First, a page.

The Event 1989

CFP: a conference in Warsaw, 17-18 Oct

Centre Michel Foucault d'études françaises
Ecole des hautes études en sciences sociales
Uniwersytet Warszawski, Warsaw
17.10.2008-18.10.2008, Warsaw University
Deadline: 30.05.2008

In his movie 12.08 East of Bucharest, Romanian director Corneliu Porumboiu turned Ceaucescus' flight attempt, on December 22th 1989, into the symbol of "the event 1989" in Romania. In this country, the December "revolution" has been perceived as a structuring occurrence throughout popular representations and the memory of the past. This conception has also been applied to the dismantling of the Berlin wall in East-Germany, or the political round-tables set in Poland and Hungary. Considered as the meeting point between a still relatively unknown communist past and a present difficult to decipher, 1989 has been conceived as a symbolical crucible spurning transformations leading to an in-depth reshaping of the politics, economics and society in the East of Europe.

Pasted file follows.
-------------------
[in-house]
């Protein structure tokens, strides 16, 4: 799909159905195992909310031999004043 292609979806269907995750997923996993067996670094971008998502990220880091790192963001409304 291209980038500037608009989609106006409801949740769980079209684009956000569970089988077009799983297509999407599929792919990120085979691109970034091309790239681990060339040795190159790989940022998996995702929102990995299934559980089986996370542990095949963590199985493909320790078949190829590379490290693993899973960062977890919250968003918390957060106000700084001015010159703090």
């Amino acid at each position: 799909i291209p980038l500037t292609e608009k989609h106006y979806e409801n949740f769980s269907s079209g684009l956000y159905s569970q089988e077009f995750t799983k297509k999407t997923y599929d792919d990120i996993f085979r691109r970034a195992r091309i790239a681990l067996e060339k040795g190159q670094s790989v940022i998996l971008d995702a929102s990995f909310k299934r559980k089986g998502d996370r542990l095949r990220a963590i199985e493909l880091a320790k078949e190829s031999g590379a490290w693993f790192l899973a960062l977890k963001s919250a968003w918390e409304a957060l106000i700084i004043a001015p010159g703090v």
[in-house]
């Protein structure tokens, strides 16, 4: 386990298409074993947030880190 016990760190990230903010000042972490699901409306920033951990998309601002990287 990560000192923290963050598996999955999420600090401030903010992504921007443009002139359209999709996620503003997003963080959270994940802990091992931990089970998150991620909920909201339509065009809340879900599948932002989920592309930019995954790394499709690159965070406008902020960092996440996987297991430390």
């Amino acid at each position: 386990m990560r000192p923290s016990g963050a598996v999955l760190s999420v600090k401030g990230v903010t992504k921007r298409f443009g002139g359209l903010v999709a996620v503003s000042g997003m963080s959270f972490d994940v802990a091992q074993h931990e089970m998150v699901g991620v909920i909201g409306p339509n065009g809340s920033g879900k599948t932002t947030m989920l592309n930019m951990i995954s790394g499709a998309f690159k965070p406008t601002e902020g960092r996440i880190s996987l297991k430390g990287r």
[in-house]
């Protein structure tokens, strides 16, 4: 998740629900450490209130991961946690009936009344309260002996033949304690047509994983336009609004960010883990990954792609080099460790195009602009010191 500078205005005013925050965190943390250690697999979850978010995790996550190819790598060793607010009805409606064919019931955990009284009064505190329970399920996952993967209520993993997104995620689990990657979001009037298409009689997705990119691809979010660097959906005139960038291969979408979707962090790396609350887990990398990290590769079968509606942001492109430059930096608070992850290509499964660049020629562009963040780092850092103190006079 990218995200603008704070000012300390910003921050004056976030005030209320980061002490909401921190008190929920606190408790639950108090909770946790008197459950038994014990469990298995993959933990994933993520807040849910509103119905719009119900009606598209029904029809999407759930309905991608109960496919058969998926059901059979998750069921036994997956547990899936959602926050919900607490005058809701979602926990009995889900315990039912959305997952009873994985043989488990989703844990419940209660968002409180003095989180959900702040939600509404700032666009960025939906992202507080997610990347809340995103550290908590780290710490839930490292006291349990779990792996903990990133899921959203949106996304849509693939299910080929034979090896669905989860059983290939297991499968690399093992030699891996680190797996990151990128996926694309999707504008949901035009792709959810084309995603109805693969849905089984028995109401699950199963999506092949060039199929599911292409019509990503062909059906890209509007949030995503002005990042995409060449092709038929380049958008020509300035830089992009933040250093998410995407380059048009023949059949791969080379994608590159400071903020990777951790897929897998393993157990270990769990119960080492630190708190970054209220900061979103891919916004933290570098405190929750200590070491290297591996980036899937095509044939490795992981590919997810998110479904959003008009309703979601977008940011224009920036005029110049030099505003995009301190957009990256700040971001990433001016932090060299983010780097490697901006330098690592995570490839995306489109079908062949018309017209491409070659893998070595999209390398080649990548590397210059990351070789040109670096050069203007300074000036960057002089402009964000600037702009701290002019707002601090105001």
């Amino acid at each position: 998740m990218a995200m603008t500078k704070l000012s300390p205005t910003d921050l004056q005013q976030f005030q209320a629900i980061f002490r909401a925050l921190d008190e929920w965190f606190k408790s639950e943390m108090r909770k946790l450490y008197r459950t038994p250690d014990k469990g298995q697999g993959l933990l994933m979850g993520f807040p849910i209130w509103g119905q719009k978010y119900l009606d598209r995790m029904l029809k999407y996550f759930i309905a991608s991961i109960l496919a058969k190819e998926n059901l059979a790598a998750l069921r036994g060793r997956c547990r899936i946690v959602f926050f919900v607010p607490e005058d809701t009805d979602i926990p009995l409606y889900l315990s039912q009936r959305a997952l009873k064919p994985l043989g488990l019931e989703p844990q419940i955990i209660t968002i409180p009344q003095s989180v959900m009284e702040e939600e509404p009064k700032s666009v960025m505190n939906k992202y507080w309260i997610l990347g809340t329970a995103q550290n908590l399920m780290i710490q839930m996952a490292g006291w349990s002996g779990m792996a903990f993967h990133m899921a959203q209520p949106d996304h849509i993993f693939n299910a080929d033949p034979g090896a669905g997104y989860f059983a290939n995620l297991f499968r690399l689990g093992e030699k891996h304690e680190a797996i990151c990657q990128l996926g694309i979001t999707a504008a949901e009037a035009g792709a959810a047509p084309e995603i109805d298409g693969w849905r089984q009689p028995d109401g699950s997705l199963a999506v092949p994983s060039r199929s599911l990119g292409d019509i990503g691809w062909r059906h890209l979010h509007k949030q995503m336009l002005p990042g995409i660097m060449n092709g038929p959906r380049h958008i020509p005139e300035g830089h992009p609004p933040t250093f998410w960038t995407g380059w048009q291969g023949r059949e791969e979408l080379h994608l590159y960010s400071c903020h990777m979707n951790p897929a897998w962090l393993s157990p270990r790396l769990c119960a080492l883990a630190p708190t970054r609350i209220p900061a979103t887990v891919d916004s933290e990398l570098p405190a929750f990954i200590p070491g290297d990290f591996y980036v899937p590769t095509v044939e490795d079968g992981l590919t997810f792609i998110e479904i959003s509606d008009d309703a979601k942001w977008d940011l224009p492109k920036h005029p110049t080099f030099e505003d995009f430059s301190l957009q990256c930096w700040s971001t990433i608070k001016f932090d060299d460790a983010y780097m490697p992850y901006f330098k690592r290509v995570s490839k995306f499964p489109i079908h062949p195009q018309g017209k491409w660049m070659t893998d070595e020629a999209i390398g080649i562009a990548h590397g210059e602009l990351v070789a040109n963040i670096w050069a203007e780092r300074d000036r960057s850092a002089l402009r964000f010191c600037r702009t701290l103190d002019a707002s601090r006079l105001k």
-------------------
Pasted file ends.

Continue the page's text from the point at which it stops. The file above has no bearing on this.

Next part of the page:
Our goal is neither to celebrate the event twenty years after its occurrence, nor to lessen its significance by overstressing the resilient trends emerging under the discontinuities it spearheaded or trying to outline the present in the light of the past. We rather aim to map out the sense-making mechanisms making 1989 understandable. Is there only one 1989 or is 1989 rather made by the coalescence of multiple national 1989, whose unification under a common symbolic was apocryphal? How did the time sequence 1989, from its unfolding onwards, lead to interpretations, reinterpretations and interpretation conflicts depending on the interpreters, the context and the settings producing the discourses? The dominant view exposing 1989 as a sequence of democratic transition or as a liberal revolution seems to have recently lost ground in favor of other emerging interpretations on the nature of these transformations. How does a dominant interpretation settle in our representations and gets ultimately challenged again? Why does this interpretation finally get questioned and leaves space to a plurality of interpretations or, in some cases, to a blurred explanation?

We will be careful not to substantialize the event but to tackle it through political and intellectual discourses, social-studies works, debates and public controversies in the spaces where its writings and rewritings take place.

We will focus on several aspects of the problem: